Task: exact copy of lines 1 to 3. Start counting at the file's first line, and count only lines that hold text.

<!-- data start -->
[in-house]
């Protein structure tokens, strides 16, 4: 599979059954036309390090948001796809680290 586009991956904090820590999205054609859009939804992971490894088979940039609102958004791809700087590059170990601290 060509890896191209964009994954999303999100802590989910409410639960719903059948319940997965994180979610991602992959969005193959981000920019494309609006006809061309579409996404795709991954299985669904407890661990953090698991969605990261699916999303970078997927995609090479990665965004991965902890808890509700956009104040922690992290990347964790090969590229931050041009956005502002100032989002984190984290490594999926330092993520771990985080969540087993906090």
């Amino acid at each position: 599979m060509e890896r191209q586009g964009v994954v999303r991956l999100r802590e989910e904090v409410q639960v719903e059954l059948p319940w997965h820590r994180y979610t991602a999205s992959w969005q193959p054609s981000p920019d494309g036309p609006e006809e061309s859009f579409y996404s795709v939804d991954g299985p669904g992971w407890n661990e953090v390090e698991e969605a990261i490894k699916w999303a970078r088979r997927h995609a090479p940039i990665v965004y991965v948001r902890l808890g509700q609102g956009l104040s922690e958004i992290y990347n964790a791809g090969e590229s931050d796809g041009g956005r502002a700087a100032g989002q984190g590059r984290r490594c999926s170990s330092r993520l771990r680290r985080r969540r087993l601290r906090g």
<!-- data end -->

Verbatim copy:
[in-house]
């Protein structure tokens, strides 16, 4: 599979059954036309390090948001796809680290 586009991956904090820590999205054609859009939804992971490894088979940039609102958004791809700087590059170990601290 060509890896191209964009994954999303999100802590989910409410639960719903059948319940997965994180979610991602992959969005193959981000920019494309609006006809061309579409996404795709991954299985669904407890661990953090698991969605990261699916999303970078997927995609090479990665965004991965902890808890509700956009104040922690992290990347964790090969590229931050041009956005502002100032989002984190984290490594999926330092993520771990985080969540087993906090």
């Amino acid at each position: 599979m060509e890896r191209q586009g964009v994954v999303r991956l999100r802590e989910e904090v409410q639960v719903e059954l059948p319940w997965h820590r994180y979610t991602a999205s992959w969005q193959p054609s981000p920019d494309g036309p609006e006809e061309s859009f579409y996404s795709v939804d991954g299985p669904g992971w407890n661990e953090v390090e698991e969605a990261i490894k699916w999303a970078r088979r997927h995609a090479p940039i990665v965004y991965v948001r902890l808890g509700q609102g956009l104040s922690e958004i992290y990347n964790a791809g090969e590229s931050d796809g041009g956005r502002a700087a100032g989002q984190g590059r984290r490594c999926s170990s330092r993520l771990r680290r985080r969540r087993l601290r906090g």